New Delhi: The power of the impact of climate change over the years has gradually made it a global cause of concern. Its haunting effects made the nations of the world come together in Paris for a summit to join hands and their powers against the phenomenon.
According to the US Environmental Protection Agency (EPA), since 1990, US greenhouse gas emissions have increased by about 7 percent and it is one of the nations with the biggest carbon footprint.
Furthermore, the largest source of greenhouse gas emissions from human activities in the United States is from burning fossil fuels for electricity, heat, and transportation.
To change this and expand its purview, NASA has initiated a first-of-its-kind Earth science mission, that it says will extend America's lead in measuring key greenhouse gases and vegetation health from space. It will also help advance the understanding of Earth’s natural exchanges of carbon between the land, atmosphere and ocean.
Led by Berrien Moore of the University of Oklahoma in Norman, the primary goals of the Geostationary Carbon Cycle Observatory (GeoCARB) are to monitor plant health and vegetation stress throughout the Americas and to probe the natural sources, sinks and exchange processes that control carbon dioxide, carbon monoxide and methane in the atmosphere, in unprecedented detail.
A commercial communications satellite will act as base for the launch of the investigator-led mission and will make observations over the Americas from an orbit of approximately 22,000 miles (35,400 kilometers) above the equator.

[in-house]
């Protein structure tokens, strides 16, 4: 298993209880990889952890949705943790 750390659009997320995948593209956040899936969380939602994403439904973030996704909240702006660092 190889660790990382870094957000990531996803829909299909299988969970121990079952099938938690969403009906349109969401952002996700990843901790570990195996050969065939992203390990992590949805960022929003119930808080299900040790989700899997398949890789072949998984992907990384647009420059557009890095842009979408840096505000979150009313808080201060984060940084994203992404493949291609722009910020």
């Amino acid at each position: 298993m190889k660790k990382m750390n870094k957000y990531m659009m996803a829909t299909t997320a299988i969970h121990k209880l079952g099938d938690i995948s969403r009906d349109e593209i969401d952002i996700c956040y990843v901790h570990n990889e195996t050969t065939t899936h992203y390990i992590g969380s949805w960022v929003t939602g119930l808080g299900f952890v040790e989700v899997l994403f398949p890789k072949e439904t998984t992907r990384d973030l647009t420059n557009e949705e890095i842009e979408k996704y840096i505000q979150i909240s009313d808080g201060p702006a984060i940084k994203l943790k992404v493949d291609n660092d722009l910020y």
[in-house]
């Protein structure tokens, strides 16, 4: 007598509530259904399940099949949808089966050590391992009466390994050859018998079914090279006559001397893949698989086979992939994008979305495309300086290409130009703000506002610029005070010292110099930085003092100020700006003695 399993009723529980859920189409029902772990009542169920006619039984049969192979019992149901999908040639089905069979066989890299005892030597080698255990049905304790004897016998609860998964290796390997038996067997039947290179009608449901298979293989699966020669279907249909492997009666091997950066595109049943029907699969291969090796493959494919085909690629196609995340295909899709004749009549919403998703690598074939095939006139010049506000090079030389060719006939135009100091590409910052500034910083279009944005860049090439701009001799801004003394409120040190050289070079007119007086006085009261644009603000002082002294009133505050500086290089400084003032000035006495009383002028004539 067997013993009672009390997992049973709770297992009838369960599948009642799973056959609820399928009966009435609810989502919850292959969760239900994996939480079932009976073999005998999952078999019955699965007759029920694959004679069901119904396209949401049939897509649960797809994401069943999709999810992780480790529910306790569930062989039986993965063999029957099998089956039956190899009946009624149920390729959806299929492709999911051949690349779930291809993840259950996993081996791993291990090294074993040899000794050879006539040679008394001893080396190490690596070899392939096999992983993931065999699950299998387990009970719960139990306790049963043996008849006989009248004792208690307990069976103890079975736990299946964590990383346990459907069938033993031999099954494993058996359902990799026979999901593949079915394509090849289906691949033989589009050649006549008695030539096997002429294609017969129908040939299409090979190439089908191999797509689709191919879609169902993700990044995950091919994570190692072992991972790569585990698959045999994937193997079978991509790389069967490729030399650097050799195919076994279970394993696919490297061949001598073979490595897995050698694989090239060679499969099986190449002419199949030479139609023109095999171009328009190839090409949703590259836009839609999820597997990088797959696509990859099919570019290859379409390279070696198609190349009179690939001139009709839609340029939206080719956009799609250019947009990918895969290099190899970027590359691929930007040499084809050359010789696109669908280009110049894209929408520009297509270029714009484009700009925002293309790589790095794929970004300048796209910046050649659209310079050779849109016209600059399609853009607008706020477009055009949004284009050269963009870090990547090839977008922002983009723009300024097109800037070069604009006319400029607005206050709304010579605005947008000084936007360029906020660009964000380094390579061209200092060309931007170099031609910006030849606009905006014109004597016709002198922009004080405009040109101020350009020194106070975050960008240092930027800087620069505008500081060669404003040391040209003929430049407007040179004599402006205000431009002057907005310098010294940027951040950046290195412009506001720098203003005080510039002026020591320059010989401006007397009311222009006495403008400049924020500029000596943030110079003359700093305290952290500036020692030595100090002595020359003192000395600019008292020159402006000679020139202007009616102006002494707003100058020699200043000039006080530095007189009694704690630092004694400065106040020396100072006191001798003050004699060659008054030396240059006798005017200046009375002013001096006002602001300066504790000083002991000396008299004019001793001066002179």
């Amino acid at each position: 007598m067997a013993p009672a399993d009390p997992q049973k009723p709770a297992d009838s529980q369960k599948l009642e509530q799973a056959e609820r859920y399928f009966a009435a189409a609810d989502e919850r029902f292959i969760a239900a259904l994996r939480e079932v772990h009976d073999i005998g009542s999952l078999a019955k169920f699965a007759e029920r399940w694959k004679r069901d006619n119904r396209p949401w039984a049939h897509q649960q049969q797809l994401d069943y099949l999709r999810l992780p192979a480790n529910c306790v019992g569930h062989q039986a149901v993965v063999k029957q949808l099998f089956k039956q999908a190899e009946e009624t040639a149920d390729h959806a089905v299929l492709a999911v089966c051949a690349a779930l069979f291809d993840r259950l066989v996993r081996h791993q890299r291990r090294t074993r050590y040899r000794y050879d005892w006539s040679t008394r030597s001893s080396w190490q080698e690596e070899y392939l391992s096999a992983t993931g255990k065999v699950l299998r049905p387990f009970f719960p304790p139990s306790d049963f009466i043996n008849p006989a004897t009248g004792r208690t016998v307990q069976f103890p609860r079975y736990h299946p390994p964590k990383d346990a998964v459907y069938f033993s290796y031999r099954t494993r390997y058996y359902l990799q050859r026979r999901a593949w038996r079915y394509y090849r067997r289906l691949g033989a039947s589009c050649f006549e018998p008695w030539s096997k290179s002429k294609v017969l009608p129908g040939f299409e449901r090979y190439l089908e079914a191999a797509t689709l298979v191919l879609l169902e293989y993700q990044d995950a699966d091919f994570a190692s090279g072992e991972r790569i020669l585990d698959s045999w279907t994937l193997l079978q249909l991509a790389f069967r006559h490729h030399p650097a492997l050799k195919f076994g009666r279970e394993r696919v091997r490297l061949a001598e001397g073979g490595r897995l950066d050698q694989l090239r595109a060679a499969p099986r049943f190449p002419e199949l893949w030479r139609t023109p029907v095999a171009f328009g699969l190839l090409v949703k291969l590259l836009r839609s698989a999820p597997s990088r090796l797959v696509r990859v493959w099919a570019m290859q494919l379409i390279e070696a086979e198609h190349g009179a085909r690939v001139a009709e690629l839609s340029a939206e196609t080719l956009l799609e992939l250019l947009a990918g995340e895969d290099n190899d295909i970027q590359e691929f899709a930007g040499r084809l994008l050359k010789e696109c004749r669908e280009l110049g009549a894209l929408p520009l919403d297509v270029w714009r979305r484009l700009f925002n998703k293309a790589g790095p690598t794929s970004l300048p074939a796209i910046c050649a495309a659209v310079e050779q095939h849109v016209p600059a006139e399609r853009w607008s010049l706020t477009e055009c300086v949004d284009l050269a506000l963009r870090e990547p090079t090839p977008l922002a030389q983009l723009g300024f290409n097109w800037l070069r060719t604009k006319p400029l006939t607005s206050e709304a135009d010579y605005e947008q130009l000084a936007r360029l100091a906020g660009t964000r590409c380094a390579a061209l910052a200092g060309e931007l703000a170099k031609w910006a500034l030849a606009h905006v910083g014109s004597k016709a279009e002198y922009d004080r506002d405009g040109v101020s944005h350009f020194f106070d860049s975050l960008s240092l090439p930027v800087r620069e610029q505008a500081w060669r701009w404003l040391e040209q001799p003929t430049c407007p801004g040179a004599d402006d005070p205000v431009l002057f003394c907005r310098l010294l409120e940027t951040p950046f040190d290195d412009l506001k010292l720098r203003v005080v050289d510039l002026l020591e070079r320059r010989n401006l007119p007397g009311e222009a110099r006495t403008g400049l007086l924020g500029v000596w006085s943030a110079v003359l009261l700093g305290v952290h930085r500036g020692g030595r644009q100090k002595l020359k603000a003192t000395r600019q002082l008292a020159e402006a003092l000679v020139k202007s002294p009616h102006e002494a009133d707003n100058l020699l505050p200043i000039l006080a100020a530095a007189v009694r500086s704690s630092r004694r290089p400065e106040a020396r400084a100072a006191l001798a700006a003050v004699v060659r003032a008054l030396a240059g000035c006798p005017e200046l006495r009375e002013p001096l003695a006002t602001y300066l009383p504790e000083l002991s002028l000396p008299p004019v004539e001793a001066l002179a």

The mission stood out among the 15 proposals submitted to the agency's second Earth Venture - Mission announcement of opportunity for small orbital investigations of the Earth system.
"The GeoCARB mission breaks new ground for NASA's Earth science and applications programs," said Michael Freilich, director of the Earth Science Division of NASA’s Science Mission Directorate in Washington. "GeoCARB will provide important new measurements related to Earth’s global natural carbon cycle, and will allow monitoring of vegetation health throughout North, Central and South America," NASA reported.
GeoCARB will measure daily the total concentration of carbon dioxide, methane and carbon monoxide in the atmosphere with a horizontal ground resolution of 3 to 6 miles (5 to 10 kilometers). GeoCARB also will measure solar-induced fluorescence, a signal related directly to changes in vegetation photosynthesis and plant stress.
NASA has calculated the mission's total funding over the next five years as $166 million, which includes initial development, launch of the mission as a hosted payload on a commercial communications satellite, and data analysis.
As per the American space agency, the University of Oklahoma-led GeoCARB team will build an advanced payload that will be launched on a commercial communications satellite, employing otherwise unused launch and spacecraft capacity to advance science and provide societal benefit. By demonstrating GeoCARB can be flown as a hosted payload on a commercial satellite, the mission will strengthen NASA’s partnerships with the commercial satellite industry and provide a model that can be adopted by NASA’s international partners to expand these observations to other parts of the world.
Mission partners include the Lockheed Martin Advanced Technology Center in Palo Alto, California; SES Government Solutions Company in Reston, Virginia; the Colorado State University in Fort Collins; and NASA’s Ames Research Center in Moffett Field, California, Goddard Space Flight Center in Greenbelt, Maryland, and Jet Propulsion Laboratory in Pasadena, California.
GeoCARB is the second space-based investigation in the Earth Venture - Mission series of rapidly developed, cost-constrained projects for NASA's Earth Science Division. The Cyclone Global Navigation Satellite System (CYGNSS), selected in 2012, is the first mission in the series and is scheduled to launch from Florida on Monday, December 12.